Journal of Clinical and Aesthetic Dermatology

OCT 2017

An evidence-based, peer-reviewed journal for practicing clinicians in the field of dermatology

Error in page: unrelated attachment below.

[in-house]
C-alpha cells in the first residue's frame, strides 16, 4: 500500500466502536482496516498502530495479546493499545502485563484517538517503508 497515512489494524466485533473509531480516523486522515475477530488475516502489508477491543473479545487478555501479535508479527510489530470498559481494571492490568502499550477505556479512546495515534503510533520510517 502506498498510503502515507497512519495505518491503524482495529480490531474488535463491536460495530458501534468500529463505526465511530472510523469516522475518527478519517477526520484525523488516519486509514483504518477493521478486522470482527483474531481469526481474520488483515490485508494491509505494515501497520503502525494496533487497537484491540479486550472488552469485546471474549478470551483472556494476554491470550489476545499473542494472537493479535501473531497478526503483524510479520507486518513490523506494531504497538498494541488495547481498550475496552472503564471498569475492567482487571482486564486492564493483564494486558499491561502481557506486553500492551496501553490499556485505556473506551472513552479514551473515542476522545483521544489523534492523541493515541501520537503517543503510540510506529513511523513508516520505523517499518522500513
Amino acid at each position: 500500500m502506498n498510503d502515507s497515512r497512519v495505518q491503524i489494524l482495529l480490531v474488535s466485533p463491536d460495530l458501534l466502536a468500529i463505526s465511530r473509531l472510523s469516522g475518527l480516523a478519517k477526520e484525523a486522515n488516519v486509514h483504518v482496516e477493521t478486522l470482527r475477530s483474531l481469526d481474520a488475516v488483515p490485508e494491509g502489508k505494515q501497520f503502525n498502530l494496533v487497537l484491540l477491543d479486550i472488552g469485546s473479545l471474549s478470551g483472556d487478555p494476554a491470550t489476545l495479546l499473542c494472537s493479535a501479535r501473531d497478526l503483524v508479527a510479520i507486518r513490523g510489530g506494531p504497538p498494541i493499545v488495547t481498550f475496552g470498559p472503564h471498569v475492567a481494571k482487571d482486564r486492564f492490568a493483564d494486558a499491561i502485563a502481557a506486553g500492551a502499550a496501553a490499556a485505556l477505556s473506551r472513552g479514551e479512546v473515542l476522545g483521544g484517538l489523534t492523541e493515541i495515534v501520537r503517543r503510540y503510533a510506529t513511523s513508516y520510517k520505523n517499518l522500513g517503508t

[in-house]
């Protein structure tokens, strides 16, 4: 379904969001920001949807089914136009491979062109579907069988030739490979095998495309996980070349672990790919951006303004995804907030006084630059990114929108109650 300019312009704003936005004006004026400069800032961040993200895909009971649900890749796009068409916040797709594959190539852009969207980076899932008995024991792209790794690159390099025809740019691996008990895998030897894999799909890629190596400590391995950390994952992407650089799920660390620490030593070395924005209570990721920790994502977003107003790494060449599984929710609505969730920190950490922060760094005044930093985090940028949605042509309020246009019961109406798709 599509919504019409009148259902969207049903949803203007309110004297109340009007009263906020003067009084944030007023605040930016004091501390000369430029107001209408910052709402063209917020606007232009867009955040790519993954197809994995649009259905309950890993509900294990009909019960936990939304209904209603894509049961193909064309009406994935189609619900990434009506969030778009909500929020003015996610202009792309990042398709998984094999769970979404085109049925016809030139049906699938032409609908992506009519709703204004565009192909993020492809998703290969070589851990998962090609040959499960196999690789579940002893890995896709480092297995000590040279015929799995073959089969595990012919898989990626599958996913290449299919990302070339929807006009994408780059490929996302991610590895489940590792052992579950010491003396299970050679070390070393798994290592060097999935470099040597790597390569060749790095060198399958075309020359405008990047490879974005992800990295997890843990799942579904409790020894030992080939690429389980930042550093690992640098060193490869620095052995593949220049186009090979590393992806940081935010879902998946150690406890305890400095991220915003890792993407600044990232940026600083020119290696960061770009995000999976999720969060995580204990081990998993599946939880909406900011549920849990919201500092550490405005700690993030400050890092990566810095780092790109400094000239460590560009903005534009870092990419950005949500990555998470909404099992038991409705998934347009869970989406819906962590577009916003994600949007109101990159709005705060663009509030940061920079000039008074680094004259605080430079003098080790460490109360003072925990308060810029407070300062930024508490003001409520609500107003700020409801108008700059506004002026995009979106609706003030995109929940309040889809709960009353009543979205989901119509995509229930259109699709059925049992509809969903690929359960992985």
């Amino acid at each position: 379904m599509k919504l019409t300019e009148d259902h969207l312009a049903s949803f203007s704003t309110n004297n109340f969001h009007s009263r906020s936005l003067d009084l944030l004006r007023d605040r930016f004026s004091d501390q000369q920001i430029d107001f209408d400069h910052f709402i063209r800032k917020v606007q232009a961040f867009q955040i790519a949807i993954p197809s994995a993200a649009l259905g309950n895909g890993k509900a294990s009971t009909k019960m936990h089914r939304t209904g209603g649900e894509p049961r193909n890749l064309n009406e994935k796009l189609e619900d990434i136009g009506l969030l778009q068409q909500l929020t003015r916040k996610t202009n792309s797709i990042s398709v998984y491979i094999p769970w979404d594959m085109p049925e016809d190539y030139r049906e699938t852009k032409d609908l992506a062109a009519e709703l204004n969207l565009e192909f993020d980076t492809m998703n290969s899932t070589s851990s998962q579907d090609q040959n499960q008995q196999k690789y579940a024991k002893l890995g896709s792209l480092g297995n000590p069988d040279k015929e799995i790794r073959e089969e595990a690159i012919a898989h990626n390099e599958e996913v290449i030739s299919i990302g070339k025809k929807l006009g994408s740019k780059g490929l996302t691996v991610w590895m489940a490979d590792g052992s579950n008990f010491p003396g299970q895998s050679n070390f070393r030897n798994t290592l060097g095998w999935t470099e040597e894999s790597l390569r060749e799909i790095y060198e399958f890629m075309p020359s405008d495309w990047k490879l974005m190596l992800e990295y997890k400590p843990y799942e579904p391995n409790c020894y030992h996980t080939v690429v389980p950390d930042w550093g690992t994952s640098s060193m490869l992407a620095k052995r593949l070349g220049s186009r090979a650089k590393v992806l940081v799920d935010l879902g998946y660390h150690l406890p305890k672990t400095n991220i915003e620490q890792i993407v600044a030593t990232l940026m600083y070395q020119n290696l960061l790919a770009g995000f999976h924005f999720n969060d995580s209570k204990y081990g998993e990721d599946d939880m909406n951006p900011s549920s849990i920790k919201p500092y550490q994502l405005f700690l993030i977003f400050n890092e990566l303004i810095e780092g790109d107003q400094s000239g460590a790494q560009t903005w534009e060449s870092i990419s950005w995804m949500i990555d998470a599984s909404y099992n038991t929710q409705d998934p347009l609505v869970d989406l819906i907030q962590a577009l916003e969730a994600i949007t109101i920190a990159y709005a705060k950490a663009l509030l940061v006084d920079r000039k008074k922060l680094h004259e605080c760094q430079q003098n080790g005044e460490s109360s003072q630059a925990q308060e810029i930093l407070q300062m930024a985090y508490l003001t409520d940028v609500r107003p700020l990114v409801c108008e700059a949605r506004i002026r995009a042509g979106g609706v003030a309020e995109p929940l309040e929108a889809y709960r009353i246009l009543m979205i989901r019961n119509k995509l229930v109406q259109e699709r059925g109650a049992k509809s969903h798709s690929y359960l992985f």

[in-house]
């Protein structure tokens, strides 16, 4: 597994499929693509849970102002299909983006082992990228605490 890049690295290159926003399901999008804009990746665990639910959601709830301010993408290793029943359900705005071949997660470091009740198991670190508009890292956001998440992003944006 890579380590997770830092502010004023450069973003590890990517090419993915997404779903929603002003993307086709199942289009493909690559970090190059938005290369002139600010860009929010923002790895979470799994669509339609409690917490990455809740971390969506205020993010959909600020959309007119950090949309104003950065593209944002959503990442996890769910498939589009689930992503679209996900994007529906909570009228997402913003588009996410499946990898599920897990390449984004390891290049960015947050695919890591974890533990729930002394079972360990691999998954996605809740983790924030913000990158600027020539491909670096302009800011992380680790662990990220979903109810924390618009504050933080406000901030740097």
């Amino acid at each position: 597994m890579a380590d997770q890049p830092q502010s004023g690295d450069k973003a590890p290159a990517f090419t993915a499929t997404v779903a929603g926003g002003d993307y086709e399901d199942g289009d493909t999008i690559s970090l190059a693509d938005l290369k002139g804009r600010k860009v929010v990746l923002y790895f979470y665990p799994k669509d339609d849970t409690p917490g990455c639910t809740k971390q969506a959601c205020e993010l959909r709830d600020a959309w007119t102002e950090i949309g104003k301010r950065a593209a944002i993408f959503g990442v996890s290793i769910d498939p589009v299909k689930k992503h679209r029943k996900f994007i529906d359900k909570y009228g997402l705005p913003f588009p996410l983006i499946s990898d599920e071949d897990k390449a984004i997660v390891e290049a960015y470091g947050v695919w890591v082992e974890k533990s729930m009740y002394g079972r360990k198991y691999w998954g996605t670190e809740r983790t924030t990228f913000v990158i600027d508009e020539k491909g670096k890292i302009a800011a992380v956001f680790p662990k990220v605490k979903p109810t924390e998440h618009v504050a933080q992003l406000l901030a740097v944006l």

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18 JCAD JOURNAL OF CLINICAL AND AESTHETIC DERMATOLOGY October 2017 • Volume 10 • Number 10 O R I G I N A L R E S E A R C H A Acne is principally a disorder of adolescence. However, the prevalence of adult patients with acne is increasing. Acne tarda (adult acne) is defined as acne that develops (late-onset acne) or continues (persistent acne) after 25 years of age. 1 Earlier puberty onset for female individuals triggers a higher incidence of acne vulgaris in the younger age ranges when compared to male individuals, regardless of a country's economic level. 2 In an Indian study, acne prevalence was highest among younger men and older women. 3 Both types of adult acne are more common in women. Seventy-five percent of women with acne report a premenstrual flare. 4 Hormonal factors, stress, increased use of cosmetics, and exposure to hot and humid conditions (e.g., while cooking) might play a role in increased prevalence of adult acne in women. In cases of persistent acne, female patients report lesions on most days and might experience a premenstrual flare. Late-onset acne can be further subdivided into chin acne (i.e., acne that occurs around the chin and perioral area) and sporadic acne. Chin acne is inflammatory and flares premenstrually, while sporadic acne occurs suddenly in adult life with no distinguishing features. 5 The morphological characteristics of adult female acne are often distinct from adolescent acne (Figures 1 and 2). In adults, inflammatory lesions (particularly papules, pustules, and nodules) are generally more prominent on the lower chin, jawline, and neck, and comedones are closed (i.e., micro cysts). Adult acne is mainly mild-to- moderate in severity and might be refractory to treatment. 6 Use of cosmetics to hide lesions and post- acne pigmentation is higher in women, and the psychological effects of persistent adult acne might effect women at a higher rate than men, 7 especially among professional or working women. We explored associations that acne might have with certain clinical, hormonal, and biological factors among a local cohort of female patients who presented to our clinic for acne treatment. We also reviewed the current literature on acne to determine the prevalence of these associations. Here, we describe and discuss the results of our study and literature review, and we interpret how these findings might be used to improve treatment and optimize patient outcomes in dermatology. METHODS Thirty-six female subjects of reproductive age who had visited a private skin clinic in Western India between October 2016 and February 2017 for treatment of acne were A B S T R A C T ABSTRACT: Female acne is often associated with clinical signs of hyperandrogenism or metabolic syndrome. Various hormonal and biochemical factors as well as Vitamin D deficiency play a role in the etiopathogenesis of acne, and it is important to be able to detect the altered marker(s) indicative of certain abnormalities in order to diagnose and treat the cause. However, interpretation of these markers can be difficult, as there is ambiguity as to what is considered "normal" or "abnormal." The aim of this study was to explore the associations that acne might have with certain clinical, hormonal, and biological factors among female patients with acne. Additionally, the available literature was reviewed in order to determine the prevalence of these associations, discussion of which is provided. The author's investigations reveal a very high prevalence of abnormal metabolic and hormonal statuses among women with acne, indicating the need for dermatologists to maintain a high index of suspician for other disorders, especially metabolic disorders (and in particular, polycystic ovary syndrome), when treating female patients with acne. KEYWORDS: Female acne, clinical investigation, insulin, hormone, metabolic disorder, polycystic ovary syndrome, PCOS Clinical, Biochemical, and Hormonal Associations in Female Patients with Acne: A Study and Literature Review by SUJATA MEHTA-AMBALAL, MD Dr. Mehta-Ambalal is a private practitioner and visiting dermatologist with Shalby Hospitals in Ahmedabad, Gujarat, India. J Clin Aesthet Dermatol. 2017;10(10):18–24 FUNDING: No funding was received for this study. DISCLOSURES: The author has no financial conflicts relating to the content of this article. CORRESPONDENCE: Sujata Mehta-Ambalal, MD; Email: sujata.ambalal@gmail.com

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